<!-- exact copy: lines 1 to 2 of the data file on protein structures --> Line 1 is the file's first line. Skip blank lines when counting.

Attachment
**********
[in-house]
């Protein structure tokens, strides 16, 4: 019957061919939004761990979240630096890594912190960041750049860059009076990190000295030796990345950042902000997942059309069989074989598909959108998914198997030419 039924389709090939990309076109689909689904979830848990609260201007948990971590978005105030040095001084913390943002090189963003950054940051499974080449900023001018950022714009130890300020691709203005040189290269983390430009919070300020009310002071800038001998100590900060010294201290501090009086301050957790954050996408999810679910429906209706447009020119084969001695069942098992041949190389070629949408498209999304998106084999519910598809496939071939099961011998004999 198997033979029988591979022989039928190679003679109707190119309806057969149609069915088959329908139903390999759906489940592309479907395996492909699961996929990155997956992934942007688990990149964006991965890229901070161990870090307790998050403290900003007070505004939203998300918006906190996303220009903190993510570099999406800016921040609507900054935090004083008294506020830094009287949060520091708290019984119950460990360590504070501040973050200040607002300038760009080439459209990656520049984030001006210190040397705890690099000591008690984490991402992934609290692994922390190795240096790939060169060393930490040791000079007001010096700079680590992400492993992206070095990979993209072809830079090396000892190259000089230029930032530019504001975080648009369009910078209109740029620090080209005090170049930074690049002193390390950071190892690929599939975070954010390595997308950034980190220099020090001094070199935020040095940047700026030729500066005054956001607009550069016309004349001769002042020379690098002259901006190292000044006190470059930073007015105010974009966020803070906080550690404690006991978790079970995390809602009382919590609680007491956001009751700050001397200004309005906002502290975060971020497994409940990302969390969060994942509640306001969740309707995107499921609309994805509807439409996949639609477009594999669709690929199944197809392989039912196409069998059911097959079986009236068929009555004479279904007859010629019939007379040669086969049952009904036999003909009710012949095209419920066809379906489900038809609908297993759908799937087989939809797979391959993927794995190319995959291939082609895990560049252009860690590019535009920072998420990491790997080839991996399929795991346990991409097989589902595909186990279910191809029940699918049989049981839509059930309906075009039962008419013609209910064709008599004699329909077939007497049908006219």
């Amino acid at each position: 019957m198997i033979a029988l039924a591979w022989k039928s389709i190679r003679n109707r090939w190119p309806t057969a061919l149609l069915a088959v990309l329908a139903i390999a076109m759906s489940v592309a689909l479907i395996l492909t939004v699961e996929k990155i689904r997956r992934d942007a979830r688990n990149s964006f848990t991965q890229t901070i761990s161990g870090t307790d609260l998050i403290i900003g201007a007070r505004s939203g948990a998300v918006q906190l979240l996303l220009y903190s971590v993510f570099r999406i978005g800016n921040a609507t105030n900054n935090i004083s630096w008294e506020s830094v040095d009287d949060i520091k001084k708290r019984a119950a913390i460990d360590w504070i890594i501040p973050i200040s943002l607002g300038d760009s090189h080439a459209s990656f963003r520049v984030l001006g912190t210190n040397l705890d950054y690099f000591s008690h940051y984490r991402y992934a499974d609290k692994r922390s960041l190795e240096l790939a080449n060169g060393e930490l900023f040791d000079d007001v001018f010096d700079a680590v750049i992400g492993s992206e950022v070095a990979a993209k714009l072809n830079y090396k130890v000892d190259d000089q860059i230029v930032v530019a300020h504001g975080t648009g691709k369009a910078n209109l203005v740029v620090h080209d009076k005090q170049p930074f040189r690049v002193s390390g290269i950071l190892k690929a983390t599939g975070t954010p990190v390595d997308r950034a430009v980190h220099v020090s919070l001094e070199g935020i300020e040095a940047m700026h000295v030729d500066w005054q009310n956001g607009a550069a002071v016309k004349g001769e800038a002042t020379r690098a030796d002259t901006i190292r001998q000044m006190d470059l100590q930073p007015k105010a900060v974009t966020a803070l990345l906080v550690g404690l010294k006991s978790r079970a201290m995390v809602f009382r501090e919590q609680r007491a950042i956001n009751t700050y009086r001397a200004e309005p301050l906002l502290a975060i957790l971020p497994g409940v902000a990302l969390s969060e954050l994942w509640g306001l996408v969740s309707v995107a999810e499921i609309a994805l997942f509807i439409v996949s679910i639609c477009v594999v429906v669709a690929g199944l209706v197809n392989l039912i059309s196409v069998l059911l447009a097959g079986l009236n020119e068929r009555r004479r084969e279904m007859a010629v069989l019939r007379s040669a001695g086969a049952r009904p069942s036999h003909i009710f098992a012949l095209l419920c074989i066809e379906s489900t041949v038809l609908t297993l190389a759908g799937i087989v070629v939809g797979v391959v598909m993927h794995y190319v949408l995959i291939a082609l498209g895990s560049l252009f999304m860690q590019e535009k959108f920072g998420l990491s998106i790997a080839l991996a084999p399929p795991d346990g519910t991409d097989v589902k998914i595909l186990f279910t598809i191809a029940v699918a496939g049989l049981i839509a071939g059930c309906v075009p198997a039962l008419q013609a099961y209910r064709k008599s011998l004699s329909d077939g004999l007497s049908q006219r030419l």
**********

[in-house]
């Protein structure tokens, strides 16, 4: 019957061919939004761990979240630096890594912190960041750049860059009076990190000295030796990345950042902000997942059309069989074989598909959108998914198997030419 039924389709090939990309076109689909689904979830848990609260201007948990971590978005105030040095001084913390943002090189963003950054940051499974080449900023001018950022714009130890300020691709203005040189290269983390430009919070300020009310002071800038001998100590900060010294201290501090009086301050957790954050996408999810679910429906209706447009020119084969001695069942098992041949190389070629949408498209999304998106084999519910598809496939071939099961011998004999 198997033979029988591979022989039928190679003679109707190119309806057969149609069915088959329908139903390999759906489940592309479907395996492909699961996929990155997956992934942007688990990149964006991965890229901070161990870090307790998050403290900003007070505004939203998300918006906190996303220009903190993510570099999406800016921040609507900054935090004083008294506020830094009287949060520091708290019984119950460990360590504070501040973050200040607002300038760009080439459209990656520049984030001006210190040397705890690099000591008690984490991402992934609290692994922390190795240096790939060169060393930490040791000079007001010096700079680590992400492993992206070095990979993209072809830079090396000892190259000089230029930032530019504001975080648009369009910078209109740029620090080209005090170049930074690049002193390390950071190892690929599939975070954010390595997308950034980190220099020090001094070199935020040095940047700026030729500066005054956001607009550069016309004349001769002042020379690098002259901006190292000044006190470059930073007015105010974009966020803070906080550690404690006991978790079970995390809602009382919590609680007491956001009751700050001397200004309005906002502290975060971020497994409940990302969390969060994942509640306001969740309707995107499921609309994805509807439409996949639609477009594999669709690929199944197809392989039912196409069998059911097959079986009236068929009555004479279904007859010629019939007379040669086969049952009904036999003909009710012949095209419920066809379906489900038809609908297993759908799937087989939809797979391959993927794995190319995959291939082609895990560049252009860690590019535009920072998420990491790997080839991996399929795991346990991409097989589902595909186990279910191809029940699918049989049981839509059930309906075009039962008419013609209910064709008599004699329909077939007497049908006219």